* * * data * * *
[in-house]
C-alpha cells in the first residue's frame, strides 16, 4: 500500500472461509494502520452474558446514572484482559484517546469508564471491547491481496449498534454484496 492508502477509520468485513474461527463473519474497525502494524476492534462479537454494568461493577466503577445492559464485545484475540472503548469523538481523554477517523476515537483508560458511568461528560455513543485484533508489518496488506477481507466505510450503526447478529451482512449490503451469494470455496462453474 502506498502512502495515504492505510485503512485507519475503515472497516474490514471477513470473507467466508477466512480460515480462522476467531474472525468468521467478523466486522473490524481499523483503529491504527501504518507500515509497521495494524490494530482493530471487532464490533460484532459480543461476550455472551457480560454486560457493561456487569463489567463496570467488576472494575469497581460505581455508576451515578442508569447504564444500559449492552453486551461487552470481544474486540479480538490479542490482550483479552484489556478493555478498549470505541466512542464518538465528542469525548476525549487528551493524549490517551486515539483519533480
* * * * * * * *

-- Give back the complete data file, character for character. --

[in-house]
C-alpha cells in the first residue's frame, strides 16, 4: 500500500472461509494502520452474558446514572484482559484517546469508564471491547491481496449498534454484496 492508502477509520468485513474461527463473519474497525502494524476492534462479537454494568461493577466503577445492559464485545484475540472503548469523538481523554477517523476515537483508560458511568461528560455513543485484533508489518496488506477481507466505510450503526447478529451482512449490503451469494470455496462453474 502506498502512502495515504492505510485503512485507519475503515472497516474490514471477513470473507467466508477466512480460515480462522476467531474472525468468521467478523466486522473490524481499523483503529491504527501504518507500515509497521495494524490494530482493530471487532464490533460484532459480543461476550455472551457480560454486560457493561456487569463489567463496570467488576472494575469497581460505581455508576451515578442508569447504564444500559449492552453486551461487552470481544474486540479480538490479542490482550483479552484489556478493555478498549470505541466512542464518538465528542469525548476525549487528551493524549490517551486515539483519533480